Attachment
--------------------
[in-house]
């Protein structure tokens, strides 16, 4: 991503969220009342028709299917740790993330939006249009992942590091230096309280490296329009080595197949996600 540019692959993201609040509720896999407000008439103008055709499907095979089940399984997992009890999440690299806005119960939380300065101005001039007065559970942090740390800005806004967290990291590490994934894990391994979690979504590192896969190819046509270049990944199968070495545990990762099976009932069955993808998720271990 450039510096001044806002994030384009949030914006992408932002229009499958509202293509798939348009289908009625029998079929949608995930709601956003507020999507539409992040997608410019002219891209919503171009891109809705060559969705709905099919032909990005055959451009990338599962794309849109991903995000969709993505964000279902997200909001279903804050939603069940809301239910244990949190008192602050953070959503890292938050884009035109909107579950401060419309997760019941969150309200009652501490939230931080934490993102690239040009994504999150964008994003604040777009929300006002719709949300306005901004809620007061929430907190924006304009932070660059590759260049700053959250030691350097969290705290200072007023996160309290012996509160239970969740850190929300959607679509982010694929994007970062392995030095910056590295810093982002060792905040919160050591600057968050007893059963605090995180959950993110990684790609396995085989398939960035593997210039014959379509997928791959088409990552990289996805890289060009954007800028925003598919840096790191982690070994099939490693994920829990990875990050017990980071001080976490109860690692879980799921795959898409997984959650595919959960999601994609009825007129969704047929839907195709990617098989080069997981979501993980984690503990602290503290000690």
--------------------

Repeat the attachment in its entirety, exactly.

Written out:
[in-house]
């Protein structure tokens, strides 16, 4: 991503969220009342028709299917740790993330939006249009992942590091230096309280490296329009080595197949996600 540019692959993201609040509720896999407000008439103008055709499907095979089940399984997992009890999440690299806005119960939380300065101005001039007065559970942090740390800005806004967290990291590490994934894990391994979690979504590192896969190819046509270049990944199968070495545990990762099976009932069955993808998720271990 450039510096001044806002994030384009949030914006992408932002229009499958509202293509798939348009289908009625029998079929949608995930709601956003507020999507539409992040997608410019002219891209919503171009891109809705060559969705709905099919032909990005055959451009990338599962794309849109991903995000969709993505964000279902997200909001279903804050939603069940809301239910244990949190008192602050953070959503890292938050884009035109909107579950401060419309997760019941969150309200009652501490939230931080934490993102690239040009994504999150964008994003604040777009929300006002719709949300306005901004809620007061929430907190924006304009932070660059590759260049700053959250030691350097969290705290200072007023996160309290012996509160239970969740850190929300959607679509982010694929994007970062392995030095910056590295810093982002060792905040919160050591600057968050007893059963605090995180959950993110990684790609396995085989398939960035593997210039014959379509997928791959088409990552990289996805890289060009954007800028925003598919840096790191982690070994099939490693994920829990990875990050017990980071001080976490109860690692879980799921795959898409997984959650595919959960999601994609009825007129969704047929839907195709990617098989080069997981979501993980984690503990602290503290000690």